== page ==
COS 119-8 - Genetics and silvicultural treatment influence the growth and winter shoot dieback of American and Chinese chestnut seedlings grown in Vermont, USA

Thursday, August 11, 2011: 4:00 PM
18C, Austin Convention Center
Thomas M. Saielli1, Paul G. Schaberg2, Gary J. Hawley1, Joshua M. Halman1 and Kendra M. Gurney3, (1)Rubenstein School of Environment and Natural Resources, University of Vermont, Burlington, VT, (2)USDA Forest Service, Burlington, VT, (3)New England Regional Office, The American Chestnut Foundation, South Burlington, VT
Background/Question/Methods Approximately 100 years ago, American chestnut (Castanea dentata [Marsh.] Borkh.) was functionally removed as an overstory tree by mortality caused by the fungal pathogen Cryphonectria parasitica (chestnut blight). Multiple efforts of species restoration have been attempted, and the hybridization of American chestnut with the highly blight-resistant Chinese chestnut (Castanea mollissima Blume) followed by the sequential backcross of progeny with American chestnuts shows great promise in producing blight-resistant trees with 94% American chestnut genes. Yet, for full restoration to its entire former range, breeding should also integrate adaptation to region-specific stresses such as the greater cold tolerance needed in higher elevations and northern environs. Two factors that can significantly influence cold tolerance are genetics and the environmental surroundings (e.g., cold exposure) of plant tissues. We examined first-year growth and winter shoot dieback of 13 genetic sources of American chestnut along with two sources each of Chinese chestnut and of red oak (Quercus rubra L. – a native competitor) under three silvicultural treatments (open, partial- and full-canopy overstories) in the Green Mountain National Forest, Vermont, USA. Differences in canopy cover among silvicultural treatments were measured using hemispherical photography. Differences in winter air temperature lows associated with silvicultural treatments were also assessed.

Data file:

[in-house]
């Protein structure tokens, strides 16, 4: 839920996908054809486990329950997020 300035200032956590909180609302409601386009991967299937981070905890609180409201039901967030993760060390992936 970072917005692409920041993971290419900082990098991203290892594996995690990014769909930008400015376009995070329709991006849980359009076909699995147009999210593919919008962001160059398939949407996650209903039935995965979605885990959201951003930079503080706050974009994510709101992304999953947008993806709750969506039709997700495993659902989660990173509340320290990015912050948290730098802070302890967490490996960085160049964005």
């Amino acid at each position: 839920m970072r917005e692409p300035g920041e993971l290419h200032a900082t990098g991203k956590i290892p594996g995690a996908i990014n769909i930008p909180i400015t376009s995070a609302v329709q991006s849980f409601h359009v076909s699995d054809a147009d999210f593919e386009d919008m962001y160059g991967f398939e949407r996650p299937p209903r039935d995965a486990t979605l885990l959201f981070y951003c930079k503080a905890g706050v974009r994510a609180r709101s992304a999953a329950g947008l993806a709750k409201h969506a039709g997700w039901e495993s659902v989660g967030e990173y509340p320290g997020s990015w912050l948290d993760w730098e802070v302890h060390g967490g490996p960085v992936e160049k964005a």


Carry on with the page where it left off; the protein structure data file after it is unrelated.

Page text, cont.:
Results/Conclusions Seedlings grown under open canopies that provided greater access to light and other resources exhibited greater growth than seedlings grown under partial and closed canopies. However, open canopies also resulted in lower winter temperatures that increased winter shoot injury. Chinese chestnut seedlings had significantly greater growth but also experienced greater winter injury than American chestnut and red oak seedlings. There were also significant differences in growth and winter injury among American chestnut sources. Seedlings from sources from warmer low-elevation, southern and central locations grew more but experienced greater winter injury than those from sources from the colder north. Separating seed sources into temperature zones (warm, moderate and cold) may provide a reliable index for assessing the tradeoffs between growth and vulnerability to winter shoot injury, and could help to identify those sources that best bridge those tradeoffs (have good growth and elevated tolerance to the cold). Our results after one year of outplanting suggest that both silvicultural treatment and genetic selection influence growth and winter injury at the northern limit of American chestnut’s range. However, additional analyses are needed to evaluate the tradeoff between growth and winter injury over time, including years of variable/extreme climate stress.

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